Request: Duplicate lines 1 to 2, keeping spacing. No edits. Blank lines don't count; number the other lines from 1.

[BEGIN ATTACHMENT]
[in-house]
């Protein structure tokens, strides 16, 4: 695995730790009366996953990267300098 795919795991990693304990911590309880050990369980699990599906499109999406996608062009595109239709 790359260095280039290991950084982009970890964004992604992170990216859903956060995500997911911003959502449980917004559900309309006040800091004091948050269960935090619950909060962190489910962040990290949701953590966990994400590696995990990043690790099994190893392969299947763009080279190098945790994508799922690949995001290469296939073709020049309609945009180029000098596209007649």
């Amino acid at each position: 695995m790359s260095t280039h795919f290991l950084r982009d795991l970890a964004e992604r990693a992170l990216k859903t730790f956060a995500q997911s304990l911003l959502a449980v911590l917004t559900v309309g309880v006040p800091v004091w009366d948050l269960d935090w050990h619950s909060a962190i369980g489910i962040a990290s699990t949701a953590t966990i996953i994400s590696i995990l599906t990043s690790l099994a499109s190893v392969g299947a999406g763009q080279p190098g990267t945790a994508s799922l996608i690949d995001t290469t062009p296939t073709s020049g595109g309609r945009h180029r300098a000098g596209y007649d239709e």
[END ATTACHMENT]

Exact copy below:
[in-house]
């Protein structure tokens, strides 16, 4: 695995730790009366996953990267300098 795919795991990693304990911590309880050990369980699990599906499109999406996608062009595109239709 790359260095280039290991950084982009970890964004992604992170990216859903956060995500997911911003959502449980917004559900309309006040800091004091948050269960935090619950909060962190489910962040990290949701953590966990994400590696995990990043690790099994190893392969299947763009080279190098945790994508799922690949995001290469296939073709020049309609945009180029000098596209007649």